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A Beginner’s Guide To Bronzers and Contouring

We asked a makeup artist and everything.
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Bronzers and contouring only became a part of our lives in the recent years – thanks Kardashians! – and now that we have them, we wonder how we’ve ever lived without them. With just a few simple strokes, those of us born without an Olivier Rousteing-level facial bone structure (yours truly!) suddenly realise that we CAN have defined cheekbones and jawlines. Oh, the joy, the joy!

But, like nailing that perfect cat eye, contouring can be tricky. It’s not rocket science, but it’s like, you know, close. Put on too little and no one can see a thing. Put on too much and you look like you have two rectangles at the sides of your face. Not cute. The last thing you want is for someone to call you out on your horrible bronzer blending skills. I’ve been there and it’s not a road I want to ever go down again.

To give all you bronzer beginners a boost (try saying that five times), we roped in our pal and makeup artist to the stars, Shaun Lee. Here, he reveals his go-to products, the easiest way to contour and the correct shade for your skin tone. He also answers the age-old question: powder or liquid? Take copious notes!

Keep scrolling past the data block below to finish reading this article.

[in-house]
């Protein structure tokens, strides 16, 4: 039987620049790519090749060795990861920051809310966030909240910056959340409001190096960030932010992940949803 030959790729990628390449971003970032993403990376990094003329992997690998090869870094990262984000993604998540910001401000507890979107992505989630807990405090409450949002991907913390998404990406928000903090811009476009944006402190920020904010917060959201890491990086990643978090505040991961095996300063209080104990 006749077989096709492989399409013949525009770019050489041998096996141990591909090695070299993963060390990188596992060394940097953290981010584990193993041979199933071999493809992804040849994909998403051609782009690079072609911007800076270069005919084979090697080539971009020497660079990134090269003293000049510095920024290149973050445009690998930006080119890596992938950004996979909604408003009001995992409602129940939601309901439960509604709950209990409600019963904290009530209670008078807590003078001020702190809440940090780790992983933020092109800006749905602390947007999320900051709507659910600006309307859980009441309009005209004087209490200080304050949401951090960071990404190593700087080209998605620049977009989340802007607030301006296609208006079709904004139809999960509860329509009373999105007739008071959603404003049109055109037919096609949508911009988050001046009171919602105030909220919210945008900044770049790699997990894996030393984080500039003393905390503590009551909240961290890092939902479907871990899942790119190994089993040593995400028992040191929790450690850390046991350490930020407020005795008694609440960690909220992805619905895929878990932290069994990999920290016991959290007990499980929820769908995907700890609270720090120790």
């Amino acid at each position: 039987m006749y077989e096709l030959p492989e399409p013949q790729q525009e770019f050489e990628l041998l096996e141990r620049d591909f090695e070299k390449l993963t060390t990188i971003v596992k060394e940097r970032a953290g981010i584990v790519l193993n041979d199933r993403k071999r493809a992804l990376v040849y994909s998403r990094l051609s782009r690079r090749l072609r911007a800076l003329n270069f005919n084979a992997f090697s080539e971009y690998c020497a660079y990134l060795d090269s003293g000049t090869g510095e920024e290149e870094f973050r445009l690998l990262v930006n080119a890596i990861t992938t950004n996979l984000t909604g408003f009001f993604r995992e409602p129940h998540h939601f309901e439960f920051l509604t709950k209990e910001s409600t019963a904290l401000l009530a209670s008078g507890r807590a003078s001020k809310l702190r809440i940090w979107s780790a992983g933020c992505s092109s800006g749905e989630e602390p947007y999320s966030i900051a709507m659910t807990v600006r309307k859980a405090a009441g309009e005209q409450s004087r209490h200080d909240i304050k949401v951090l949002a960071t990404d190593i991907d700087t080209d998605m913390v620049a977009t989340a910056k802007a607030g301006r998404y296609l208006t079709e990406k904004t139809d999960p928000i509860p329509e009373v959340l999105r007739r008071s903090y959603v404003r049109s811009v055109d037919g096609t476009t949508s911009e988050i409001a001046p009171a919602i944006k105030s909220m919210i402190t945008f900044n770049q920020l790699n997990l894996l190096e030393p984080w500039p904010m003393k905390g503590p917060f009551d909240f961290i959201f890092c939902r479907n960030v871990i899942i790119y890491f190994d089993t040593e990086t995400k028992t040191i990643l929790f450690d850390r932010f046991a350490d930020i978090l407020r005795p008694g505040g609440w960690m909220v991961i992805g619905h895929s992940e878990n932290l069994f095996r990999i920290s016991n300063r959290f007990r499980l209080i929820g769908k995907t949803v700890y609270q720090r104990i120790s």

What are some of your favourite contouring products to use on your clients?
NARS’s Bronzing Powder in Casino, Cle de Peau’s Bronzing Powder Duo, Diorblush Sculpt and MAC’s All The Right Angles Contour Palette.

 

What would you recommend for contouring beginners?
I have been using NARS’s Bronzing Powder for a long time. They have a range of shades to match different skin tones.

 

Which is better: liquid, cream or powder?
For tropical climates, I’d recommend powder-based blushes and bronzers.

 

What is the easiest way to contour for people who want maximum effect with minimum effort?
It really depends on your face shape. Which part of your face do you want to sculpt or pop? The easiest way is to apply along the jawline and on top of the forehead to create a 3D effect on your face.

 

Which is better: bronzer on or under the cheekbones?
For the basics, you can apply a darker shade or a sculpting powder under the cheekbone and a light bronzer on the cheekbone.

 

Brush or sponge?
A brush is easier to control for beginners. Always use a big brush so it’s not so blotchy.

 

What are some of the common contouring mistakes?
The biggest mistake is to take shortcuts, like applying too dark a shade, too thick a coat or a single coat of dark colour. The right shade should be two shades darker than your foundation.

 

Image: Getty

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